Contractors in the oil and gas sector could be the solutions operators and services firms are seeking when faced with the challenge of making deep cost cuts whilst retaining some capabilities for future development.
This is according to ‘A new reality: the outlook for the oil and gas industry in 2016’, a recent study released by DNV GL, which shows that whilst many firms are responding to the immediate pressures of the oil price slide by cutting headcounts, they are placing future development at risk by doing so.
Graham Bennett of DNVGL warns that continued mass redundancies are only going to compound future skills shortages within the sector: “Many companies are laying off lots of people, stopping projects, and significantly cutting back on research and development.
“The operators can weather the low oil price storm for some time, but the supply chain will suffer far more, and there is a risk of a permanent loss of capacity in the supply chain if low prices persist.”
Just under a third (31%) of over 900 oil and gas professionals worldwide reported that their company is set to prioritise reducing its labour force as a means of imposing stricter cost controls in 2016, whilst 51% predict overall industry headcount will decrease in 2016.
For ContractorCalculator CEO Dave Chaplin, the approach adopted by firms presents an opportunity to contractors: “Firms are now faced with the challenge of minimising costs in the short-term whilst simultaneously attempting to drive long-term value.
“Hiring contractors can ensure that oil and gas companies reduce costs by consistently adapting the size of their workforce to align with demand, ensuring no unnecessary overheads are incurred, whilst also making sure that they have the required skills available in order to progress operations.”
Slashing headcounts is not the only means of reducing costs that firms are adopting. With 73% of respondents bracing their companies for a sustained period of low oil prices, almost nine in ten (88%) consider cost-reduction to be a high priority in 2016.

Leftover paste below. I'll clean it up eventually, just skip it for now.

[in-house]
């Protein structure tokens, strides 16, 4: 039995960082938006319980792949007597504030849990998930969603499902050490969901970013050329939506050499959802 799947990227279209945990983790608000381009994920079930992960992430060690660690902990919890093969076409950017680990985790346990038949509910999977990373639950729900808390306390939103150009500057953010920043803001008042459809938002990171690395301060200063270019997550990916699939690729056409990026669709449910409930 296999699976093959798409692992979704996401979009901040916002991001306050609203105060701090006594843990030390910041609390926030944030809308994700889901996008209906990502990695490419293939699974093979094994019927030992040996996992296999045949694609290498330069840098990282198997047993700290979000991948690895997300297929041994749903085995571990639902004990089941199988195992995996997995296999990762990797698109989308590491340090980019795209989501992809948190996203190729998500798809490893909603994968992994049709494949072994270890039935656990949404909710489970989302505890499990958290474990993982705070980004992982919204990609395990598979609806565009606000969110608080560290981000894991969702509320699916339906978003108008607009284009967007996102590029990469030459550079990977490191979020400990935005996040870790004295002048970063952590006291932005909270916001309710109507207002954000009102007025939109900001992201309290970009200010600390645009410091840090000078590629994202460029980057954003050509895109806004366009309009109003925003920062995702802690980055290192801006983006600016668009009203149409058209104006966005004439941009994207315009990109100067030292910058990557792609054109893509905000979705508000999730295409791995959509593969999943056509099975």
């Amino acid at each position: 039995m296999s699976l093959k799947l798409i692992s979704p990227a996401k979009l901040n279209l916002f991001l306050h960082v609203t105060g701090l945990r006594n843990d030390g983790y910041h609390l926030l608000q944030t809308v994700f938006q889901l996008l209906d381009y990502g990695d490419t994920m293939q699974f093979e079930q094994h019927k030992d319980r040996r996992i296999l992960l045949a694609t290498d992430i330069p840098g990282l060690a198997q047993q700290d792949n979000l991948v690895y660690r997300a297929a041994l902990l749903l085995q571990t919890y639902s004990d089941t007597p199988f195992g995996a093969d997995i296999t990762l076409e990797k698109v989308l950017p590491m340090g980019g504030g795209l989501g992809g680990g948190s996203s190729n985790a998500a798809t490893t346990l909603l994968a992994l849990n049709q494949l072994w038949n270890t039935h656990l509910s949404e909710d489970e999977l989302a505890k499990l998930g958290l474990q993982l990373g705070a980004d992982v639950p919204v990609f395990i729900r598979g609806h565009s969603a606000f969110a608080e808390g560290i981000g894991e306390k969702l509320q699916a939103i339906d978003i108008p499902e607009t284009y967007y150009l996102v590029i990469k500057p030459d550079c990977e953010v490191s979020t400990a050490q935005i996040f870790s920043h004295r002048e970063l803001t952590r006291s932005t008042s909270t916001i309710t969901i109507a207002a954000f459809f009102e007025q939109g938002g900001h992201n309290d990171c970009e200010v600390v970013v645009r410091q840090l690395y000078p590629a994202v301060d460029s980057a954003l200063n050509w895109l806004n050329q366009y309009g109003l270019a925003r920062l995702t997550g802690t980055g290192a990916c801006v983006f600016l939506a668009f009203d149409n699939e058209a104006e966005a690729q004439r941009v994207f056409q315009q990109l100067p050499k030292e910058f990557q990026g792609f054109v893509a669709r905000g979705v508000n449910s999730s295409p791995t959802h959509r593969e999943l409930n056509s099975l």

The survey indicates that operators are seeking to reduce costs by around 20-30% on average, 10-15% of which is expected to come from supply-chain savings, suggesting contractors who are willing to be more flexible when negotiating rates may find more success acquiring contracts.
“Like everyone else, we’ve taken a very close look at our cost base,” highlights Kristin Færøvik, Managing Director of Lundin Norway and survey contributor. “For us, a large part of this has been about getting the best deal from our contractors.”
Whilst some contractors may still struggle to source work, not all firms are taking such a heavy handed approach to staffing.
Chief Economist at Statoil Eirik Wærness points out that many firms are still actively looking to hire the specialists they don’t have in-house. This is effectively no change for many contractors, with advanced and hard-to-source skills.
“It could also be the catalyst for workers with these niche skills who are currently employed to take the leap into contracting,” concludes Chaplin.